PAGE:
Comparison of Superdisintegrants in Orally Disintegrating Tablets - Pharmaceutical Technology

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Comparison of Superdisintegrants in Orally Disintegrating Tablets
The functionality and performance of three types of commercial superdisintegrants were evaluated in the application of orally disintegrating tablets.

Pharmaceutical Technology
Volume 34, Issue 7, pp. 54-65

Results and discussion

Characterization of ODTs. Figure 2 is an overview of tablet disintegration time. The different graphs represent different disintegrant use levels, from 0.5% to 20%. Within each graph, the x-axis is the four disintegrants studied, the y-axis is the five compaction forces (4kN–12kN), and the z-axis is tablet disintegration time. In the first graph, a control sample without any disintegrant was included. The results indicated that Ac-Di-Sol disintegrates ODTs much faster than crospovidone (both PVP XL-10 and Kollidon CL-SF (crospovidone, BASF, Ludwigshafen, Germany)) and Glycolys (sodium starch glycolate, Roquette, Lestrem, France) at a low use level (≤2%). Crospovidone starts to perform at 5% and beyond. Glycolys is less potent than Ac-Di-Sol at low use level and less potent than crospovidone at a high level.

Figure 3: Tablet disintegration time at 2% disintegrant use level. Ac-Di-Sol is crosslinked croscarmellose sodium, PVP XL-10 is crospovidone, Kollidon CL-SF is crospovidone, and Glycolys is sodium starch glycolate.
In fact, at a low use level (0.5–2%), Ac-Di-Sol was the only disintegrant among the three types that could effectively disintegrate tablets at all compaction force ranges. Even when the use level increased to 2%, Ac-Di-Sol was still the only disintegrant that could provide ODTs that meet the USP-required 30 s disintegration time at all compaction force ranges (see Figure 3).

Figure 4: Tablet-crushing strength overview.
Figure 4 provides an overview of tablet-crushing strength for all disintegrants at different use levels (0.5%–20%) and compaction forces (4kN–12kN). Within each graph, the z-axis is the tablet-crushing strength. Results showed that disintegrants had no impact on tablet-crushing strength when the disintegrant use level was ≤ 5%, as the tablet-crushing strength was similar to the control sample at all compaction force ranges. However, tablet-crushing strength started to decrease when the disintegrant use level was ≥ 8%; the tablets became softer. In addition, tablet friability data (see Figure 5) further confirmed the tablet-crushing strength conclusions (e.g., tablet became friable if the disintegrant use level reached or exceeded 8%).

Figure 5: Tablet friability overview.
For each disintegrant, an optimal use level was identified. The optimal use level is defined as the lowest use level that can achieve the fastest disintegration time over the range of compaction forces studied for that particular disintegrant. The optimal use level for Ac-Di-Sol is 2%, for PVP XL-10 and Kollidon CL-SF is 5%, and for Glycolys is 5%. Figure 6 is a summary graph of the optimal disintegrant use level versus disintegration time for tablets with a 70–80N crushing strength. In general, at each disintegrant's optimal use level, 2% Ac-Di-Sol could disintegrate tablet at the same fast speed as 5% PVP XL-10 and 5% Kollidon CL-SF, and they all outperformed 5% Glycolys.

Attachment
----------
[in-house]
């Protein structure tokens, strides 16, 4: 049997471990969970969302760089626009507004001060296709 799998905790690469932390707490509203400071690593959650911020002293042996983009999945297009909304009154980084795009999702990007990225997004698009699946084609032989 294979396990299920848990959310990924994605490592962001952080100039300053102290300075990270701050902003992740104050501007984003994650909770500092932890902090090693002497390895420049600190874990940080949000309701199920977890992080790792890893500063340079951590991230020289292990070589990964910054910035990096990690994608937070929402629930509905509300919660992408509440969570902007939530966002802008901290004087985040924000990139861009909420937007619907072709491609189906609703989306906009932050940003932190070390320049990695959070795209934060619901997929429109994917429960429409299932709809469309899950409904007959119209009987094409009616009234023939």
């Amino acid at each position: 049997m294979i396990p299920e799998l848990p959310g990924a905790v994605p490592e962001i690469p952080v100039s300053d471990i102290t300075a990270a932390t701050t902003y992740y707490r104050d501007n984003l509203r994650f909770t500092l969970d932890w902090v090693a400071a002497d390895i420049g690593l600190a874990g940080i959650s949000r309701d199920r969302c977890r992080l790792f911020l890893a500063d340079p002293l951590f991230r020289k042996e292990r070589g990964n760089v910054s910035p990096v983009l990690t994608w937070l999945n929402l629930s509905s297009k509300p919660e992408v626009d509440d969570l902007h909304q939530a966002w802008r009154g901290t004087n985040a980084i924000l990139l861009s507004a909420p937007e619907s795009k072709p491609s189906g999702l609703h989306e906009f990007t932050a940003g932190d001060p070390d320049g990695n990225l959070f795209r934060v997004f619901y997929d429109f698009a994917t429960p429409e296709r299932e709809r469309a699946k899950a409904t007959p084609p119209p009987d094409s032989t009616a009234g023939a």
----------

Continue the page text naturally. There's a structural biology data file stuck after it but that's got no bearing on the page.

Figure 6: Tablet disintegration time comparison at optimal use level (tablet-crushing strength: 70~80 N).
Figure 7 is an overview of tablet stability in terms of its disintegration time. The x, y, z axis are the same as Figure 2. Bar graphs and cylinder graphs represent 24-hour and 4-month disintegration time data, respectively. Overall, disintegration time of all tablets slightly increased after 4 months of storage in ambient conditions within sealed plastic bags. However, no stability difference was found among different disintegrants. The slight disintegration time increase came from case hardening of the model mannitol tablet. All tablets became harder over storage (e.g., tablet-crushing strength increased for all tablets).

Figure 7: Stability study of tablet disintegration time: 24 h (bar graph) versus 4 months (cylinder graph).
Triangle mouthfeel study of ODTs. In terms of mouthfeel of ODTs that contain 2% Ac-Di-Sol versus ODTs that contain 5% PVP XL-10, 15 panelists provided the correct judgment out of the 34 panelists. This means 15 panelists picked out the correct odd sample, while the other 19 panelists picked out one of the two identical samples instead of the real, different one. According to the statistical table provided by Meilgaard et al. (10), a minimum of 17 correct judgments was required to establish significance at 95% probability level. A minimum of 19 correct judgments was required to establish significance at 99% probability level. The conclusion from this triangle mouthfeel study, therefore, was that there is no significant statistical difference between ODTs that contain 2% Ac-Di-Sol and ODTs that contain 5% PVP XL-10 in terms of mouthfeel.


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